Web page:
1.5.2. Follow Synchronous Design Practices
Following synchronous design practices can simplify the specification of timing constraints.
Although asynchronous techniques might save time in the short run and seem easier to implement, asynchronous design techniques rely on propagation delays and clock skews that do not scale well between different device families or architectures.
Asynchronous circuits are prone to glitches and race conditions that can render the resulting implementation unreliable, increasing the complexity of constraints.
In the absence of appropriate constraints, synthesis or place-and-route tools may not perform the best optimizations, resulting in inaccurate timing analysis results.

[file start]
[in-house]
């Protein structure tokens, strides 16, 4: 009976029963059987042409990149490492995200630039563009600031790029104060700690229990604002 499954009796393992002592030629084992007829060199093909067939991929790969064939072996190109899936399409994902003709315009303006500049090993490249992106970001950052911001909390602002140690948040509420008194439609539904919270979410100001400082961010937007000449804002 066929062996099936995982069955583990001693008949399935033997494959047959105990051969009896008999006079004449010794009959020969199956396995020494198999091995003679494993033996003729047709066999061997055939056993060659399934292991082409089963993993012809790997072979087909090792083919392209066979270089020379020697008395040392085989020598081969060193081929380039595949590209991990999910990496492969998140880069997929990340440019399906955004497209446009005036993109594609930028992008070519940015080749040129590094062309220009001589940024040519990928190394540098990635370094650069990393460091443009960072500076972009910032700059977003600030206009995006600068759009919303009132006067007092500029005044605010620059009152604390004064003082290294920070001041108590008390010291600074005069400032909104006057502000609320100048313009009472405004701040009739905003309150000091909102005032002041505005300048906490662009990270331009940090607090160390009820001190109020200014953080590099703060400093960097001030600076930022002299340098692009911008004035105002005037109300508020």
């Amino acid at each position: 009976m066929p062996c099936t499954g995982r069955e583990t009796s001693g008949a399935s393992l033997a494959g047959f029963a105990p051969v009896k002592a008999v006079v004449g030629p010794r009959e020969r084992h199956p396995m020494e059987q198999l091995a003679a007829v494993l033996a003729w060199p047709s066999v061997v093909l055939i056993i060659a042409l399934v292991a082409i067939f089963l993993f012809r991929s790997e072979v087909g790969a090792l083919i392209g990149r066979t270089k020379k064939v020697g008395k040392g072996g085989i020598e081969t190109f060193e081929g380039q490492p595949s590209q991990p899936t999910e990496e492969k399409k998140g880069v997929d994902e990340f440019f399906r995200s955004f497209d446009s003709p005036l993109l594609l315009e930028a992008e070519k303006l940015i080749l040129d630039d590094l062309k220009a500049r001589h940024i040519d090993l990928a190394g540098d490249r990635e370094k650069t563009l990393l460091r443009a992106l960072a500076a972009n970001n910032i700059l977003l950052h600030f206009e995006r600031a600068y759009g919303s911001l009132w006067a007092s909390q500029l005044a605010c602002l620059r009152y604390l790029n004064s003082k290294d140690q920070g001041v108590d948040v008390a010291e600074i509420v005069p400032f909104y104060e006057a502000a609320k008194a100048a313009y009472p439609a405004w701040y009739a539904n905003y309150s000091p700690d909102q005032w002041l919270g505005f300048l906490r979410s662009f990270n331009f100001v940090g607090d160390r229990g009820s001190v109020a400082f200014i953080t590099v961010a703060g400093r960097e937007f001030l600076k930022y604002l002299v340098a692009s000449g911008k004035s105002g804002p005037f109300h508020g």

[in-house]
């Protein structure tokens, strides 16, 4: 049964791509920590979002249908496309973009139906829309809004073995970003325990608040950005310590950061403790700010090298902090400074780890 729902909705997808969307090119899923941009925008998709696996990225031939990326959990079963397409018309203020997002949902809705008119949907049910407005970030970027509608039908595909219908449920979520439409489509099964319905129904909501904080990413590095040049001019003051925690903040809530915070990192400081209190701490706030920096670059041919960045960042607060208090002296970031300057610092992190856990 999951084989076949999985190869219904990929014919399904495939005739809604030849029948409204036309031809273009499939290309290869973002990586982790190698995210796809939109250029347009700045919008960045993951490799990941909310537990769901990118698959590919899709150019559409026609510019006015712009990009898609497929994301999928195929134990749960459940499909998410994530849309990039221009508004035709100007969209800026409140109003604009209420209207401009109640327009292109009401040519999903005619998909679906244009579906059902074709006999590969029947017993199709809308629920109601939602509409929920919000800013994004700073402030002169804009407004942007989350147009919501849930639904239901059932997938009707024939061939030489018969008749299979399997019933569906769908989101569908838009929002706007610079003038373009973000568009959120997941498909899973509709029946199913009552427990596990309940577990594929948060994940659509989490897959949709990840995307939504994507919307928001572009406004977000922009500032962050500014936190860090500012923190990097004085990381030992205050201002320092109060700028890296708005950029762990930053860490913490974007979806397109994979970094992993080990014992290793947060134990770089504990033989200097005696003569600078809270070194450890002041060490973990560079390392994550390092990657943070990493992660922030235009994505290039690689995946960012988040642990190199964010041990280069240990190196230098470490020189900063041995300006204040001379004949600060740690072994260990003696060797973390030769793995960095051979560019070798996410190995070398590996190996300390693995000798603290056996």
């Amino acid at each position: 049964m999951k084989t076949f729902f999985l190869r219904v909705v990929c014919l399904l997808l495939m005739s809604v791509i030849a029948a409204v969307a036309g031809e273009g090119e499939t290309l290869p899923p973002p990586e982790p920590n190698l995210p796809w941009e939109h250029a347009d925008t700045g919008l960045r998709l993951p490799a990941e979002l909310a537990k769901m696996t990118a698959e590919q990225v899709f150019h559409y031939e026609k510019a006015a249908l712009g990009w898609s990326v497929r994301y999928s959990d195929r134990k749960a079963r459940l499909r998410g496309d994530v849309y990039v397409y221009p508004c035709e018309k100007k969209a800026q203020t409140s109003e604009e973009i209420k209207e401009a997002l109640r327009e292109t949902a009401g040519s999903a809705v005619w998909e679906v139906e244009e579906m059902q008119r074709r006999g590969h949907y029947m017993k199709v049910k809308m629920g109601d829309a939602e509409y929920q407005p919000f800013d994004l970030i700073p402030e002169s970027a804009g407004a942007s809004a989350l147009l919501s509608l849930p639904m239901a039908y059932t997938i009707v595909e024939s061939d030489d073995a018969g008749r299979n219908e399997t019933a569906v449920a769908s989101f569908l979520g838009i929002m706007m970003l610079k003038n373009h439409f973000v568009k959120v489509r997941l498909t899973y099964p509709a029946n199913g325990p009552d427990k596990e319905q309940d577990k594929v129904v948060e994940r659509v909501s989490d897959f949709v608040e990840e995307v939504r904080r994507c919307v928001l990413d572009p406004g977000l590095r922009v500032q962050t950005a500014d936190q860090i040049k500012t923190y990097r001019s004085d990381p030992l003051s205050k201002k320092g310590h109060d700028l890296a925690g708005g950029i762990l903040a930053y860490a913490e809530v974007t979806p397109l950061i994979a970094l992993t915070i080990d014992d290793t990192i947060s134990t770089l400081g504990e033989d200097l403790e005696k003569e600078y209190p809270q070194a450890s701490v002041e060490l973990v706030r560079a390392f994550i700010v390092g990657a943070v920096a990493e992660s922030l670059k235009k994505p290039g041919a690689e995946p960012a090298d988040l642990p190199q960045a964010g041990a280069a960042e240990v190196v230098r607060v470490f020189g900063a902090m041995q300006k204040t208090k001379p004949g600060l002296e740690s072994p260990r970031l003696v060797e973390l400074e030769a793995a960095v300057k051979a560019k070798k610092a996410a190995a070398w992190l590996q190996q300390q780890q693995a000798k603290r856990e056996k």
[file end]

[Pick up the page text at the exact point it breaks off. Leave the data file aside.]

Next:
Moreover, in a synchronous design, a clock signal triggers every event. With the Fitter working to achieve all timing requirements, a synchronous design behaves in a more reliable manner for all PVT conditions. Synchronous designs easily migrate to different device families or speed grades.
For more information about using synchronous design practices for FPGA designs, refer to Synchronous FPGA Design Practices in Intel® Quartus® Prime Pro Edition User Guide: Design Recommendations.
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